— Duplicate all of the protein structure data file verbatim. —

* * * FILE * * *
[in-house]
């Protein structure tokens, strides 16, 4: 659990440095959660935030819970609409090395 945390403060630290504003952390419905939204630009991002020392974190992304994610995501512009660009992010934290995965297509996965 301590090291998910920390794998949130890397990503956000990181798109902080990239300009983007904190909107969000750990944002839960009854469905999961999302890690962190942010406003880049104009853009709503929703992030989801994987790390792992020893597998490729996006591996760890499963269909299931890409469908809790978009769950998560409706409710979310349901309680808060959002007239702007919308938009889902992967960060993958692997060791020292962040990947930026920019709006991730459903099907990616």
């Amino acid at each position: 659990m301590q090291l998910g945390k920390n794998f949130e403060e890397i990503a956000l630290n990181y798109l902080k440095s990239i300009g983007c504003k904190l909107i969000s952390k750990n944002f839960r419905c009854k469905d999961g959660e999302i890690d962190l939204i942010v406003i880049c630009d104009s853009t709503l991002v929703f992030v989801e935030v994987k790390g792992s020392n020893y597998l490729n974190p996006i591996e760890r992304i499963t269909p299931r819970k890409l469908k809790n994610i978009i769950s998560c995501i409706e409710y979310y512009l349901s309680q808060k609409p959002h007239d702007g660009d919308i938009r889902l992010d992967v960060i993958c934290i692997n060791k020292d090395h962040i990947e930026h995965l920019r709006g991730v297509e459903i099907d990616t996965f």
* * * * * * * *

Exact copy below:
[in-house]
């Protein structure tokens, strides 16, 4: 659990440095959660935030819970609409090395 945390403060630290504003952390419905939204630009991002020392974190992304994610995501512009660009992010934290995965297509996965 301590090291998910920390794998949130890397990503956000990181798109902080990239300009983007904190909107969000750990944002839960009854469905999961999302890690962190942010406003880049104009853009709503929703992030989801994987790390792992020893597998490729996006591996760890499963269909299931890409469908809790978009769950998560409706409710979310349901309680808060959002007239702007919308938009889902992967960060993958692997060791020292962040990947930026920019709006991730459903099907990616």
């Amino acid at each position: 659990m301590q090291l998910g945390k920390n794998f949130e403060e890397i990503a956000l630290n990181y798109l902080k440095s990239i300009g983007c504003k904190l909107i969000s952390k750990n944002f839960r419905c009854k469905d999961g959660e999302i890690d962190l939204i942010v406003i880049c630009d104009s853009t709503l991002v929703f992030v989801e935030v994987k790390g792992s020392n020893y597998l490729n974190p996006i591996e760890r992304i499963t269909p299931r819970k890409l469908k809790n994610i978009i769950s998560c995501i409706e409710y979310y512009l349901s309680q808060k609409p959002h007239d702007g660009d919308i938009r889902l992010d992967v960060i993958c934290i692997n060791k020292d090395h962040i990947e930026h995965l920019r709006g991730v297509e459903i099907d990616t996965f």